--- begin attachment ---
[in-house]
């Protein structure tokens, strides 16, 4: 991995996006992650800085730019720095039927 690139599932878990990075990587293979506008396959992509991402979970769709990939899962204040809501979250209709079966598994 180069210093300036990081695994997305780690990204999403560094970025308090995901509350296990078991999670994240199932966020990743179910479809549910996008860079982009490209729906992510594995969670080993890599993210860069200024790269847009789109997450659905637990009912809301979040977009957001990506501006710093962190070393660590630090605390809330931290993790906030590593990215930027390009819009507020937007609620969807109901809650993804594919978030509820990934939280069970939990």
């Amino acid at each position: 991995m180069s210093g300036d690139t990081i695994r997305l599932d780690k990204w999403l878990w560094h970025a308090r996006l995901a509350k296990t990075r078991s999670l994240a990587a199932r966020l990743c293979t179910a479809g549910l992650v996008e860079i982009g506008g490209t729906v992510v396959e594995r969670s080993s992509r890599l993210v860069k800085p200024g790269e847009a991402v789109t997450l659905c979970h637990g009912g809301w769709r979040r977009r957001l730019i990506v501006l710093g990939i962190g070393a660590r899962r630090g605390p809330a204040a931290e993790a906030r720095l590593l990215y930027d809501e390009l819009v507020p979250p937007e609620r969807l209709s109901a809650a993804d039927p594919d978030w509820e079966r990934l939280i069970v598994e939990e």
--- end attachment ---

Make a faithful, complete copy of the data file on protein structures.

[in-house]
């Protein structure tokens, strides 16, 4: 991995996006992650800085730019720095039927 690139599932878990990075990587293979506008396959992509991402979970769709990939899962204040809501979250209709079966598994 180069210093300036990081695994997305780690990204999403560094970025308090995901509350296990078991999670994240199932966020990743179910479809549910996008860079982009490209729906992510594995969670080993890599993210860069200024790269847009789109997450659905637990009912809301979040977009957001990506501006710093962190070393660590630090605390809330931290993790906030590593990215930027390009819009507020937007609620969807109901809650993804594919978030509820990934939280069970939990």
């Amino acid at each position: 991995m180069s210093g300036d690139t990081i695994r997305l599932d780690k990204w999403l878990w560094h970025a308090r996006l995901a509350k296990t990075r078991s999670l994240a990587a199932r966020l990743c293979t179910a479809g549910l992650v996008e860079i982009g506008g490209t729906v992510v396959e594995r969670s080993s992509r890599l993210v860069k800085p200024g790269e847009a991402v789109t997450l659905c979970h637990g009912g809301w769709r979040r977009r957001l730019i990506v501006l710093g990939i962190g070393a660590r899962r630090g605390p809330a204040a931290e993790a906030r720095l590593l990215y930027d809501e390009l819009v507020p979250p937007e609620r969807l209709s109901a809650a993804d039927p594919d978030w509820e079966r990934l939280i069970v598994e939990e």